Driving and Puking

Elliot hates the car. I am not sure how to put this, really. Everything I write here sounds like an exaggeration. But it’s that bad. You’ll just have to take my word for it.

Here’s the situation. He tolerates the seat just fine and has sat in it, NOT moving, for a bit without so much as a fuss. But as soon as the car starts to go, he screams. And it’s not a normal scream. It’s a terrible, nonstop cry. It’s the kind of cry with no sound at times. It’s a deep sob filled with hysterics. He cries so hard he vomits. It’s freaking horrible. I can’t say it enough, horrible.

Thankfully, we live in a city where driving isn’t necessary. So he’s only ever taken four roadtrips. Both trips were to my parent’s house in South Jersey. And both times he screamed and vomited the entire time he was awake. (He slept for an hour each way, so that’s good.)

We’re not sure why he’s doing this. Toby thinks it’s motion sickness and I’m starting to believe him. I don’t think it’s just that he wants to be held. (He loves being held!) You see, he does this thing with his bottom lip when he’s in pain. I’ve only ever seen it four times. Once when he was a newborn and they drew blood from his heel; once when he had his first (and only, so far) vaccine; once when I took off the tip of his thumb while cutting his nails (He looks like Edward Scissorhands because I am NEVER doing that again); and once in the car while puking and screaming.

He doesn’t get sick on the subway. He is perfectly ok with the subway. Toby jokes that he’s a true New Yorker: hates driving, prefers public transportation.

He doesn’t have to drive much which is good. But we’re supposed to go to Rhode Island in July and there’s NO WAY I’m driving with him in that state for four hours. NO WAY. So we’re faced with taking the train to Providence and renting a car from there. (The house we’ve rented is about 45 minutes from Providence.) But that means lugging with us two car seats and goods for a family of 4. The other option is to have Toby take him on the train and Emory and I drive and pick them both up in Providence. That way we can bring a bunch of toys with us and the car seats aren’t an issue. Honestly? I don’t know what to do. And I’m not sure why I just shared all that meaningless information with the Internet!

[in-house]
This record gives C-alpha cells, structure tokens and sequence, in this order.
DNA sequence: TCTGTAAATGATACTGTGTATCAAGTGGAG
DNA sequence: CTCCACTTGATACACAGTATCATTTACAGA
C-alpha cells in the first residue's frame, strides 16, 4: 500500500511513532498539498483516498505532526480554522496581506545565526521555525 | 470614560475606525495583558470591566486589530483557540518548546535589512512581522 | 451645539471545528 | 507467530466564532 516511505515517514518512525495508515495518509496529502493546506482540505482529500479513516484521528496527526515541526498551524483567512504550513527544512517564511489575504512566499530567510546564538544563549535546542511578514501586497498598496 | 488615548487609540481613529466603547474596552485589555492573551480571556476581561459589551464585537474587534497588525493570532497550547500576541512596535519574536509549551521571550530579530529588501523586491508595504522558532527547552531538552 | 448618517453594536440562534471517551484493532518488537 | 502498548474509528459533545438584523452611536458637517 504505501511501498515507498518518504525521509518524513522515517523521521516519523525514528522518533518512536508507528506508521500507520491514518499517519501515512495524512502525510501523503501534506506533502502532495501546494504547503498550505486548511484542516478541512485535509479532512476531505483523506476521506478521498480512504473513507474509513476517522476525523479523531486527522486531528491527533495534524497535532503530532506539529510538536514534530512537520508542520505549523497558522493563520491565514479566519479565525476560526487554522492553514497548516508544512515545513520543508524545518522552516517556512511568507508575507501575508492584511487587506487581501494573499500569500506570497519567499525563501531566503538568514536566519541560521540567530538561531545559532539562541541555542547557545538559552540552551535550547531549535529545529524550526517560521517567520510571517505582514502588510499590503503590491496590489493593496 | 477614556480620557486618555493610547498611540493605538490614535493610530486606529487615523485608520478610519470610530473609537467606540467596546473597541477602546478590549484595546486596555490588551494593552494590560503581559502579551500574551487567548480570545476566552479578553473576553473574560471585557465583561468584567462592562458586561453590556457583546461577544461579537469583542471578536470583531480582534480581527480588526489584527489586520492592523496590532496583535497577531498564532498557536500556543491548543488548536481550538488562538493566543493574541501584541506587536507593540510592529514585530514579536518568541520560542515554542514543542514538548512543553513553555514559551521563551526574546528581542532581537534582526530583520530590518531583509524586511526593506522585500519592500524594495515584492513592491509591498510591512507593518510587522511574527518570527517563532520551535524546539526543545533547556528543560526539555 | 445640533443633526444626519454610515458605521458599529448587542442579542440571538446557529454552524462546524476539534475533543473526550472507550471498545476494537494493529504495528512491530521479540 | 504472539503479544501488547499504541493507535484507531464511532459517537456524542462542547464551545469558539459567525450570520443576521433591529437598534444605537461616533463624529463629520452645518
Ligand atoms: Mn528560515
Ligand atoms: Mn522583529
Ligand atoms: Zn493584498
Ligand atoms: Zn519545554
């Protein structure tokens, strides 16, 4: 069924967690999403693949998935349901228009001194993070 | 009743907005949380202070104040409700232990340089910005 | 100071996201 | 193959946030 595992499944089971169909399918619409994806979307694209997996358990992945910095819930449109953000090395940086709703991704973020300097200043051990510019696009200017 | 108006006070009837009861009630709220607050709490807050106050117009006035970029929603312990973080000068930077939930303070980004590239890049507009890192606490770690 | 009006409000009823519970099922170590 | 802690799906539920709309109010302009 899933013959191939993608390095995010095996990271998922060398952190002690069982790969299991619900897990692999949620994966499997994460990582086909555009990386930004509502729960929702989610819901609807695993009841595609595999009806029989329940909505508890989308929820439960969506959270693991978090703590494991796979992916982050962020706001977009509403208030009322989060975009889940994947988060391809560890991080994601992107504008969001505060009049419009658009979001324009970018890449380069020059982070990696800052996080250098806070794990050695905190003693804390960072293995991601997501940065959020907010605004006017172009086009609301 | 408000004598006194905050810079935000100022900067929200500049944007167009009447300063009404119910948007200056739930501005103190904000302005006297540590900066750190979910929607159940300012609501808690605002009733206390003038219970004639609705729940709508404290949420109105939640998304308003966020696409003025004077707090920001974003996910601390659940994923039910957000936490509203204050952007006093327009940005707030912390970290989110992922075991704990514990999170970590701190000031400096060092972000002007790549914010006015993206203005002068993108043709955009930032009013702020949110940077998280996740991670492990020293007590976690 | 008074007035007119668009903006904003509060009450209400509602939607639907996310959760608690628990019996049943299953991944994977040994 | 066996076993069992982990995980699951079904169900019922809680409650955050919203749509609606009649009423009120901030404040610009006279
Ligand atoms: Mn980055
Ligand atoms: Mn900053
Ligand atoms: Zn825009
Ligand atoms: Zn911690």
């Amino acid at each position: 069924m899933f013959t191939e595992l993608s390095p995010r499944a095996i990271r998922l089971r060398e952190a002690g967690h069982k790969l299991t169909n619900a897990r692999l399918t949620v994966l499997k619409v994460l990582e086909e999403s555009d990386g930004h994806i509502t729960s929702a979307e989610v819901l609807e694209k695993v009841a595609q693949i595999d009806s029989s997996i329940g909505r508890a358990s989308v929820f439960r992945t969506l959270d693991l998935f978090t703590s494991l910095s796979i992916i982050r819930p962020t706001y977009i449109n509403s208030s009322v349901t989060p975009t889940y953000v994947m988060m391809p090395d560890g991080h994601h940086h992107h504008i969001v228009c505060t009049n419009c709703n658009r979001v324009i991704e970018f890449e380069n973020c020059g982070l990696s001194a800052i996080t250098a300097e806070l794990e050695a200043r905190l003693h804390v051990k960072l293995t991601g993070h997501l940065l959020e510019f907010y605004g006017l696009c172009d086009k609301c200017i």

Has anyone had this happen before? Did your little people outgrow it? Someone said it might be acid reflux, but then wouldn’t he feel that way in the seat without driving? The whole experience is freaking awful and it breaks my heart to see him that way. If he’s sick or in pain or whatever, I don’t want to force him to do it. And I haven’t even begun to explain how it makes Emory feel.

Any information on this would be helpful. I’m at a loss here.


  1. No baby experiences (obvs) but my cousin was like that when she was little and she never outgrew it. (She was also prone to passing out during choir concerts.) As an adult, she has to be the driver or else she *still* gets motion sickness.

    Do they make baby dramamine? Can he learn to drive, and fast? Seriously, though, is there a way to block the motion in his line of vision? I know I get car sick if I try to read or play with my phone with all that stuff going by in my peripheral vision.


  2. I think it’s probably motion sickness. Unfortunately it might not get better until you can turn his carseat around at age 1. :(


  3. Is that a legal thing? The rear facing until 1 or now two? Because part of me wants to try him front and if he doesn’t scream, leave it that way. I know it’s not safe, but neither is crying hysterically for hours and puking.


  4. My niece and nephew (related) both screamed while riding in the car seat. Toys as distractions made things a bit better. My little guy is fine in his, but does tend to spit up on occasion while riding in it, which is not typical for him otherwise. I sort of wonder if it’s the angle of the seat putting pressure on his belly. I suppose that along with the vibration from the vehicle could be causing your little guy to reflux a bit when he’s riding in the car. Do they make seabands for babies? I suppose you could try that if it really is motion sickness. Have you tried putting a mirror or toys on his seat as distractions? Will he take a pacifier? The sucking and swallowing might help. What about trying a different seat with a more upright angle? If all else fails I think your idea of TobyJoe taking the train with Elliot and you and Emory driving and picking them up in Providence is a great one – I vote for that. This too shall pass…